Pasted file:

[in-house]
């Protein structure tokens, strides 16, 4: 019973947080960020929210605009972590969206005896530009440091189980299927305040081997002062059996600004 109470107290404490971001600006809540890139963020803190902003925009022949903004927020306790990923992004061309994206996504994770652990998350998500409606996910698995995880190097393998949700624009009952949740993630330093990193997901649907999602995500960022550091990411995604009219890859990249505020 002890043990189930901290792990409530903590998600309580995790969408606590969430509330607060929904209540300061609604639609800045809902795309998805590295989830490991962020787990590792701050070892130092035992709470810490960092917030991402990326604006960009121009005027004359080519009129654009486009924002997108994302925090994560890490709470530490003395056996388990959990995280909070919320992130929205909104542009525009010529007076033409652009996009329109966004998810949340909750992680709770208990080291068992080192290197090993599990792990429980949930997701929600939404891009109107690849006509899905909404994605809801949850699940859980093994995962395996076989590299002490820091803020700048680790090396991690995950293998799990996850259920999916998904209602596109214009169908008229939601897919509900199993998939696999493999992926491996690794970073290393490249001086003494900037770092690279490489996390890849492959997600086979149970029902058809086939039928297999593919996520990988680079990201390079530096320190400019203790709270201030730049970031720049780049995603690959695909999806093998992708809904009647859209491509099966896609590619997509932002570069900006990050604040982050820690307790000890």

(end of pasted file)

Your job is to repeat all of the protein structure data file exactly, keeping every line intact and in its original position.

[in-house]
């Protein structure tokens, strides 16, 4: 019973947080960020929210605009972590969206005896530009440091189980299927305040081997002062059996600004 109470107290404490971001600006809540890139963020803190902003925009022949903004927020306790990923992004061309994206996504994770652990998350998500409606996910698995995880190097393998949700624009009952949740993630330093990193997901649907999602995500960022550091990411995604009219890859990249505020 002890043990189930901290792990409530903590998600309580995790969408606590969430509330607060929904209540300061609604639609800045809902795309998805590295989830490991962020787990590792701050070892130092035992709470810490960092917030991402990326604006960009121009005027004359080519009129654009486009924002997108994302925090994560890490709470530490003395056996388990959990995280909070919320992130929205909104542009525009010529007076033409652009996009329109966004998810949340909750992680709770208990080291068992080192290197090993599990792990429980949930997701929600939404891009109107690849006509899905909404994605809801949850699940859980093994995962395996076989590299002490820091803020700048680790090396991690995950293998799990996850259920999916998904209602596109214009169908008229939601897919509900199993998939696999493999992926491996690794970073290393490249001086003494900037770092690279490489996390890849492959997600086979149970029902058809086939039928297999593919996520990988680079990201390079530096320190400019203790709270201030730049970031720049780049995603690959695909999806093998992708809904009647859209491509099966896609590619997509932002570069900006990050604040982050820690307790000890």